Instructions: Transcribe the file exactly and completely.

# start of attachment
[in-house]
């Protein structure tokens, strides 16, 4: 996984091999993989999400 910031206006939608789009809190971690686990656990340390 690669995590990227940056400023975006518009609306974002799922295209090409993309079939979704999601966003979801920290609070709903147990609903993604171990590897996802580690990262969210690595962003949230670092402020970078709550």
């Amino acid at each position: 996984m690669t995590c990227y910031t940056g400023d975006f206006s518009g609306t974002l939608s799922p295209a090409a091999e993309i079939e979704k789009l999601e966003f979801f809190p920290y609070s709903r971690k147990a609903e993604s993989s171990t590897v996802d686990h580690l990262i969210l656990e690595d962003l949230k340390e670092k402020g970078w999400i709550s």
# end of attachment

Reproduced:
[in-house]
């Protein structure tokens, strides 16, 4: 996984091999993989999400 910031206006939608789009809190971690686990656990340390 690669995590990227940056400023975006518009609306974002799922295209090409993309079939979704999601966003979801920290609070709903147990609903993604171990590897996802580690990262969210690595962003949230670092402020970078709550």
């Amino acid at each position: 996984m690669t995590c990227y910031t940056g400023d975006f206006s518009g609306t974002l939608s799922p295209a090409a091999e993309i079939e979704k789009l999601e966003f979801f809190p920290y609070s709903r971690k147990a609903e993604s993989s171990t590897v996802d686990h580690l990262i969210l656990e690595d962003l949230k340390e670092k402020g970078w999400i709550s």